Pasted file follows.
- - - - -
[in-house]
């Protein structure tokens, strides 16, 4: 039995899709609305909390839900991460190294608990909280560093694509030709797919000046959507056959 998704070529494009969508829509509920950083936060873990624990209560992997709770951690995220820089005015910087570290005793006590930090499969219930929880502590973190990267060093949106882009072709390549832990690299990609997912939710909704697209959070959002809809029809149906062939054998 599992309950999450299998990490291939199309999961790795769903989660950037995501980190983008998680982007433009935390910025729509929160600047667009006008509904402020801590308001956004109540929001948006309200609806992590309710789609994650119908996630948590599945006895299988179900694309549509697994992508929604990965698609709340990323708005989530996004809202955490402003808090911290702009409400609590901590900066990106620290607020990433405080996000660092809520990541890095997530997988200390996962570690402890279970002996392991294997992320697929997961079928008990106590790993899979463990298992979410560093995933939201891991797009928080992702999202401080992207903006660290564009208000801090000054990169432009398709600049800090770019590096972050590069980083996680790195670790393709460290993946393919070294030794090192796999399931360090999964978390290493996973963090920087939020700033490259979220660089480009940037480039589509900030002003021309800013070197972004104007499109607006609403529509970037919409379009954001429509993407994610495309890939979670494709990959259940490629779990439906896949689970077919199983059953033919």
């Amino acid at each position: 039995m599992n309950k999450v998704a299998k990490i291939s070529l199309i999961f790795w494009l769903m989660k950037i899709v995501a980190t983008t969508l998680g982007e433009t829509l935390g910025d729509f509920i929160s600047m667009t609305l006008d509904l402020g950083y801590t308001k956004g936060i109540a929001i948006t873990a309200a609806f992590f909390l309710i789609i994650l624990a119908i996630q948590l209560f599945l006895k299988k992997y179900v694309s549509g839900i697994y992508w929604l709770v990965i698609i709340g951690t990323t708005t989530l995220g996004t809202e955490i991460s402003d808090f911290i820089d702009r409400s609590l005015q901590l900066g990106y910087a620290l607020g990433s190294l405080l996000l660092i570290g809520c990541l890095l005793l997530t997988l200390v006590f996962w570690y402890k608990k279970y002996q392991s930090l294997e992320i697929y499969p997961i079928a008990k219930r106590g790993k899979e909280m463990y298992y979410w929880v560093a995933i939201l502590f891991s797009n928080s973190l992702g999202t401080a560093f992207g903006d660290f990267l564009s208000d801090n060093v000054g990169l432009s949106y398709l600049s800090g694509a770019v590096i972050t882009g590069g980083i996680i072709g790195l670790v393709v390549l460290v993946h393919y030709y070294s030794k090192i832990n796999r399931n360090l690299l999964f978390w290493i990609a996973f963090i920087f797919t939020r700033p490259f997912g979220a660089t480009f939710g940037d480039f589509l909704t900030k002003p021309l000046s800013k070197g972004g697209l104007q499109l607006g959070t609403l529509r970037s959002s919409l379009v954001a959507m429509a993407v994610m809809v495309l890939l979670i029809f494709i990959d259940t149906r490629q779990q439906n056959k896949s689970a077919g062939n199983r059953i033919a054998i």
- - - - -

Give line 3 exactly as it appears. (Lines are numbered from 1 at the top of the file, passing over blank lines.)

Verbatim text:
């Amino acid at each position: 039995m599992n309950k999450v998704a299998k990490i291939s070529l199309i999961f790795w494009l769903m989660k950037i899709v995501a980190t983008t969508l998680g982007e433009t829509l935390g910025d729509f509920i929160s600047m667009t609305l006008d509904l402020g950083y801590t308001k956004g936060i109540a929001i948006t873990a309200a609806f992590f909390l309710i789609i994650l624990a119908i996630q948590l209560f599945l006895k299988k992997y179900v694309s549509g839900i697994y992508w929604l709770v990965i698609i709340g951690t990323t708005t989530l995220g996004t809202e955490i991460s402003d808090f911290i820089d702009r409400s609590l005015q901590l900066g990106y910087a620290l607020g990433s190294l405080l996000l660092i570290g809520c990541l890095l005793l997530t997988l200390v006590f996962w570690y402890k608990k279970y002996q392991s930090l294997e992320i697929y499969p997961i079928a008990k219930r106590g790993k899979e909280m463990y298992y979410w929880v560093a995933i939201l502590f891991s797009n928080s973190l992702g999202t401080a560093f992207g903006d660290f990267l564009s208000d801090n060093v000054g990169l432009s949106y398709l600049s800090g694509a770019v590096i972050t882009g590069g980083i996680i072709g790195l670790v393709v390549l460290v993946h393919y030709y070294s030794k090192i832990n796999r399931n360090l690299l999964f978390w290493i990609a996973f963090i920087f797919t939020r700033p490259f997912g979220a660089t480009f939710g940037d480039f589509l909704t900030k002003p021309l000046s800013k070197g972004g697209l104007q499109l607006g959070t609403l529509r970037s959002s919409l379009v954001a959507m429509a993407v994610m809809v495309l890939l979670i029809f494709i990959d259940t149906r490629q779990q439906n056959k896949s689970a077919g062939n199983r059953i033919a054998i």